The Effects of an Interspinous Implant on Intervertebral Disc Pressures

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Abstract

Study Design.

Measurement of intradiscal pressure was performed after placement of an interspinous implant in a cadaver model.

Objective.

To understand the likelihood of accelerated adjacent-level disc degeneration as a result of the implant.

Summary of Background Data.

An interspinous implant has been developed to treat lumbar neurogenic claudication secondary to spinal stenosis that places the stenotic segment in slight flexion and prevents extension. Previous biomechanical studies demonstrated that fusing one level may significantly increase the intradiscal pressures at adjacent levels. Moreover, clinical studies have reported an increased incidence of adjacent-level degeneration after lumbar spinal fusion.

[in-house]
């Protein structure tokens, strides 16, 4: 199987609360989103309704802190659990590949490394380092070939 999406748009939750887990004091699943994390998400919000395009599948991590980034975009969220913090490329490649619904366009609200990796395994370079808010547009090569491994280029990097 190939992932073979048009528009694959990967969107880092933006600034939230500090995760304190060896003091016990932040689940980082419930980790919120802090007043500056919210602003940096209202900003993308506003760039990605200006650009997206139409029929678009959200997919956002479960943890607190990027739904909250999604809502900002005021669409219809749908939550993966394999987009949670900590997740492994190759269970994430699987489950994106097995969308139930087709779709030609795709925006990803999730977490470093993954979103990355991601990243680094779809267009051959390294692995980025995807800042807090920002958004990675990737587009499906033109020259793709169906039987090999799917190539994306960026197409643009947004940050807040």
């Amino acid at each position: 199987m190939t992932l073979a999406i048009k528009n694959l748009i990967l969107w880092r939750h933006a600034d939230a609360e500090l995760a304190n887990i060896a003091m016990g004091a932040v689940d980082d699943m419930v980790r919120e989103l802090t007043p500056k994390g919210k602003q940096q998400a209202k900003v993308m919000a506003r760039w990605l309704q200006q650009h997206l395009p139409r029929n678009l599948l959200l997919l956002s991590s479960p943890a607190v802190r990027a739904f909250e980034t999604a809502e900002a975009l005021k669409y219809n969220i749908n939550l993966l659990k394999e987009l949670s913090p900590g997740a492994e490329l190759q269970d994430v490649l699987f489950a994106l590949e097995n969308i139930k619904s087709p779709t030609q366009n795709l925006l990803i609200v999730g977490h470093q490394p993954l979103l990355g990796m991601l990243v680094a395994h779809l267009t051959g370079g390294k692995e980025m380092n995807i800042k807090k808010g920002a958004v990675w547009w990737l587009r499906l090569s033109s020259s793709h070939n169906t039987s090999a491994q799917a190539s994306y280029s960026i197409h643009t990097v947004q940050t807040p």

Methods.

Eight cadaver lumbar specimens (L2–L5) were loaded in flexion, neutral, and extension. A pressure transducer measured intradiscal pressure and annular stresses during each of the three positions at each of the three disc levels. An appropriately sized implant was placed at L3–L4, and the pressure measurements were repeated.

Results.

The pressures at the adjacent discs were not significantly affected by the interspinous implant insertion. There was a significant decrease in intradiscal pressure at the L3–L4 disc in the posterior annulus and nucleus in the neutral and extended positions.

Conclusions.

The implant does not significantly change the intradiscal pressures at the adjacent levels, yet it significantly unloads the intervertebral disc at the instrumented level in the neutral and extended positions. On the basis of the current findings, it does not appear that the implant causes accelerated disc degeneration at the adjacent levels.

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